More MS news articles for Aug 2001

MS cannabis campaigner raided

http://news.bbc.co.uk/hi/english/uk/newsid_1496000/1496103.stm

Friday, 17 August, 2001, 14:17 GMT 15:17 UK

Police have raided a dope-smoking multiple sclerosis sufferer who featured in our weekly Real Time series in which she explained how she sent cannabis chocolates to other sufferers.

Biz Ivol, who campaigns for cannabis to legalised for medicinal use, has had her home raided by police.

The Orkney Islander said four officers from Kirkwall Police searched her house last Monday, and took away her cannabis plants, address book and computer.

"They were here for more than two hours, going through the house with a fine-tooth comb, but they haven't charged me with anything yet," she told BBC News Online.

Police confirmed that the house was searched, and their inquiries are continuing.

Ms Ivol, 53, uses cannabis to relieve the shakes and pains of multiple sclerosis and sends the surplus free-of-charge to other sufferers around the country.

Not only did the police quiz her about who took her parcels to the post office, she says they also questioned the local post mistress.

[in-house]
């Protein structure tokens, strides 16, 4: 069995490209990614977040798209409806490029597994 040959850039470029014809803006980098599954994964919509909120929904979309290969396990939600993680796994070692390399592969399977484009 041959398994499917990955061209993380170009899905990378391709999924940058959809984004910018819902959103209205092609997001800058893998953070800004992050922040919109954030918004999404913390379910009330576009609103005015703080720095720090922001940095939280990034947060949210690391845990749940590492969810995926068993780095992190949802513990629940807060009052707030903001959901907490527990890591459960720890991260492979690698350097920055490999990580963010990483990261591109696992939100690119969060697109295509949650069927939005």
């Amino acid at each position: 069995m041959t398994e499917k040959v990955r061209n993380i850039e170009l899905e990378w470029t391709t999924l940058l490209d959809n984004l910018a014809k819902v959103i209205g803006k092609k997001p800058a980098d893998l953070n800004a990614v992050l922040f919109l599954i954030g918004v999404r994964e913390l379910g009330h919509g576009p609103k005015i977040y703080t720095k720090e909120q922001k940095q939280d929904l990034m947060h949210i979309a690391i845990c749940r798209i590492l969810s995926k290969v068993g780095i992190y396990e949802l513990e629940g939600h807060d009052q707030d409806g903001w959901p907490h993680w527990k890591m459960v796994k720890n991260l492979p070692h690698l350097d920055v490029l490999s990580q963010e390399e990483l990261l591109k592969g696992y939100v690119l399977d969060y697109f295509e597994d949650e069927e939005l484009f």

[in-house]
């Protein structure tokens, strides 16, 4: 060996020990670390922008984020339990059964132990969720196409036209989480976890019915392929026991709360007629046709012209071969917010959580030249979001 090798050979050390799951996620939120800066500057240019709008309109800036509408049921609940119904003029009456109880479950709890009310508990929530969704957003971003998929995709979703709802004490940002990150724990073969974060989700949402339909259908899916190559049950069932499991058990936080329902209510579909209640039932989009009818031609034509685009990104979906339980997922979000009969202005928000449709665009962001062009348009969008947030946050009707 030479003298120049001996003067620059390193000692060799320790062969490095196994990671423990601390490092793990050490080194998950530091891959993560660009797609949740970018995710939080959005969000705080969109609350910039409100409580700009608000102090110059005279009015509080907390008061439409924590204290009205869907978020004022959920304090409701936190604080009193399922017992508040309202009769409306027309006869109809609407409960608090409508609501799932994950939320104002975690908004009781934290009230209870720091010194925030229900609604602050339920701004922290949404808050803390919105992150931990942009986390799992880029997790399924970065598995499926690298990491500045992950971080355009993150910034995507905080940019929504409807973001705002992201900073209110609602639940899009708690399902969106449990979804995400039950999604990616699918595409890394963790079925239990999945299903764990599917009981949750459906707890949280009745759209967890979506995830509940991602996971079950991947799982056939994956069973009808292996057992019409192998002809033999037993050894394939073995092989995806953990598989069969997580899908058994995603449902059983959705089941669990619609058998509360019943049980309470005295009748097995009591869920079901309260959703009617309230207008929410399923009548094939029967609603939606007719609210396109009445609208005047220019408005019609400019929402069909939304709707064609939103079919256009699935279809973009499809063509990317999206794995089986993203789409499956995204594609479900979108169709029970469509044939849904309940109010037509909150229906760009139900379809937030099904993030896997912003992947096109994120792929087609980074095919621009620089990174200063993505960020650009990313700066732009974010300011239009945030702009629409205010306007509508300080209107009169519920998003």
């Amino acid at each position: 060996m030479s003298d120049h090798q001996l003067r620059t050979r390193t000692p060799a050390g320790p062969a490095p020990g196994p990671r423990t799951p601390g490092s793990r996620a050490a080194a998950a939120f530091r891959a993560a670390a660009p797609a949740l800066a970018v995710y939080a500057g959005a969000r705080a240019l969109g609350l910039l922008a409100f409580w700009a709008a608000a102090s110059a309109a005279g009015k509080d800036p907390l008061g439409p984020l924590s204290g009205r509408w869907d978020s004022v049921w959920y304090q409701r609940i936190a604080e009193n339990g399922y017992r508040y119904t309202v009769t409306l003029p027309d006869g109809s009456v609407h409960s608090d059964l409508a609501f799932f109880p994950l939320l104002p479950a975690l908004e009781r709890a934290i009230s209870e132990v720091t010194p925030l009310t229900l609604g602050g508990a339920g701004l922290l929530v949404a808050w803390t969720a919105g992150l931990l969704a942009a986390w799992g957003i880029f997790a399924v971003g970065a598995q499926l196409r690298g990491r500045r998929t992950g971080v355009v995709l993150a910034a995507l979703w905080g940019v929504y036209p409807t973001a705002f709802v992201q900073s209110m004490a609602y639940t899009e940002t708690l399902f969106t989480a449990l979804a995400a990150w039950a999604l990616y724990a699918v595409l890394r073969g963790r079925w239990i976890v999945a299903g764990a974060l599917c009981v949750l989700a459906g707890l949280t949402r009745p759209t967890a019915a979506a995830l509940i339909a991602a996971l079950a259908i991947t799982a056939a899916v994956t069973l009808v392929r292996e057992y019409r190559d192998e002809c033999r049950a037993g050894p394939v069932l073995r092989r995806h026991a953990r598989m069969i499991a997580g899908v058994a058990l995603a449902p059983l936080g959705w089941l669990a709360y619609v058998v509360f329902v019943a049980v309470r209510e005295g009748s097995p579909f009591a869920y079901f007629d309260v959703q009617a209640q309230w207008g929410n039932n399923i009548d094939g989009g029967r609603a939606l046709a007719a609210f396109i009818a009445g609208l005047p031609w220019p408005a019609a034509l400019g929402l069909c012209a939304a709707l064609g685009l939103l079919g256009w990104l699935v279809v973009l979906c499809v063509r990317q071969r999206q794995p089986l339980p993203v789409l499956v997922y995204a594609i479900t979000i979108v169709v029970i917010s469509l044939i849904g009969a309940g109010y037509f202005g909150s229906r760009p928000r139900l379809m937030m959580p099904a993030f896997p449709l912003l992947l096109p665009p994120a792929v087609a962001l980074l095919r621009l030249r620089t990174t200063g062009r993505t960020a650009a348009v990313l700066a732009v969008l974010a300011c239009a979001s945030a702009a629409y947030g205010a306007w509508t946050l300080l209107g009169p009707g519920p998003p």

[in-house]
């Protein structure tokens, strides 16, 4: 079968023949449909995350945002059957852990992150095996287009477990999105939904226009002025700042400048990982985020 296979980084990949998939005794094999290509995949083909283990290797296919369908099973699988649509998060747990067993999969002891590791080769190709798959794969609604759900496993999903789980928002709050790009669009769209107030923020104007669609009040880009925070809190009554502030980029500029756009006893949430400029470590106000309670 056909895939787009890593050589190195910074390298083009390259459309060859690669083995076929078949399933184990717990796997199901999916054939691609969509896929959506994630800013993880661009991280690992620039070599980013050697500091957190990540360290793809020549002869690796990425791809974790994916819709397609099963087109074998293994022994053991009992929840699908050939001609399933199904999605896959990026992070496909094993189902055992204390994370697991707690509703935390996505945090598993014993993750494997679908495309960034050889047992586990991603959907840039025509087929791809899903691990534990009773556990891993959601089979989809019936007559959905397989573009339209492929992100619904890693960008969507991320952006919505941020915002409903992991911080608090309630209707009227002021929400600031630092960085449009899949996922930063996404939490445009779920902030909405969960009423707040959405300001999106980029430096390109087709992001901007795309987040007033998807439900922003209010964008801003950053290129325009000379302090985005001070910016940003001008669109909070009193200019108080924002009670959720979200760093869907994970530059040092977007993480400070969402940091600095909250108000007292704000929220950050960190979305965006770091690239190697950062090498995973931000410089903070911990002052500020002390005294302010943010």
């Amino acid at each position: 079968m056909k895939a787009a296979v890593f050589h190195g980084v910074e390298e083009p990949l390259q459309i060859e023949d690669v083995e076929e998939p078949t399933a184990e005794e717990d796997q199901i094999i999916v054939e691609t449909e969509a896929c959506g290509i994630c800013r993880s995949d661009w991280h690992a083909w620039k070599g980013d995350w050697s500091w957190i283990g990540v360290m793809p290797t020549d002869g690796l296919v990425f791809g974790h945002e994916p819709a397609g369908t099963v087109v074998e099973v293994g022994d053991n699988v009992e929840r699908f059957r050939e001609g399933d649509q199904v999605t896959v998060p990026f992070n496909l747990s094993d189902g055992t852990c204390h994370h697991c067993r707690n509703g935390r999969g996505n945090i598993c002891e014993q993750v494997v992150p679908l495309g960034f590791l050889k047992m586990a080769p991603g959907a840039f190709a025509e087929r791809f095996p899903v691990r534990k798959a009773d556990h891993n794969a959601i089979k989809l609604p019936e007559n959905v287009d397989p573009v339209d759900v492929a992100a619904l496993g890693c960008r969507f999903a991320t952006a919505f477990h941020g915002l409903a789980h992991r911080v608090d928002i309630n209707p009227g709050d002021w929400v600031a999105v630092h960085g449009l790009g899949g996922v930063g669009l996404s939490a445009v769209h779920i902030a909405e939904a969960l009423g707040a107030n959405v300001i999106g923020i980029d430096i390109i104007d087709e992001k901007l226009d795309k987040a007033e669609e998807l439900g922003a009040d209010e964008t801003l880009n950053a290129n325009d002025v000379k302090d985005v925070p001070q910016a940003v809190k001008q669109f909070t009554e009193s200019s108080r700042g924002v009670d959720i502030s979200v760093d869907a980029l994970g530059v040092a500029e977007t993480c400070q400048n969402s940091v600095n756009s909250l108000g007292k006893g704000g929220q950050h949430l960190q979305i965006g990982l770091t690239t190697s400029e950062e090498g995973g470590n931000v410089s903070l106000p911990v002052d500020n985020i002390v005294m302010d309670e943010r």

'Not a criminal'

In December 1997, Ms Ivol was admonished in Kirkwall Sheriff Court after admitting growing 27 cannabis plants.

Ms Ivol says she is not a criminal. "What makes me cross is that people say it's my own fault for selling drugs. But I've never made a cent from what I'm doing."

Each time she hits the headlines, anonymous supporters from as far away as Ireland and Switzerland send her packages of cannabis seeds through the post.

She grows the plants in her home and, until recently, made cannabis-laced chocolates to send to other sufferers. But demand has grown so rapidly she has handed production over to fellow campaigners Mark and Lezley Gibson in Cumbria.

Ms Ivol, who was diagnosed with MS in 1990, spoke to BBC News Online in May about her fight to get cannabis legalised for medicinal use.

She said then that nothing alleviates the symptoms as effectively as cannabis.

"When I stop taking it, the difference is frightening. I've got uncontrollable muscle spasms - my hand starts banging off the table, my legs fly up into the air - my eyesight goes and I feel ill.

"And I can't tell when I need to go to the toilet without cannabis. I'm utterly and completely incontinent."

Earlier this year Canada became the first country to issue permits for the medical use of marijuana, but a ban remained on recreational use.

In October a House of Commons committee is due to start an investigation of possible decriminalisation of cannabis.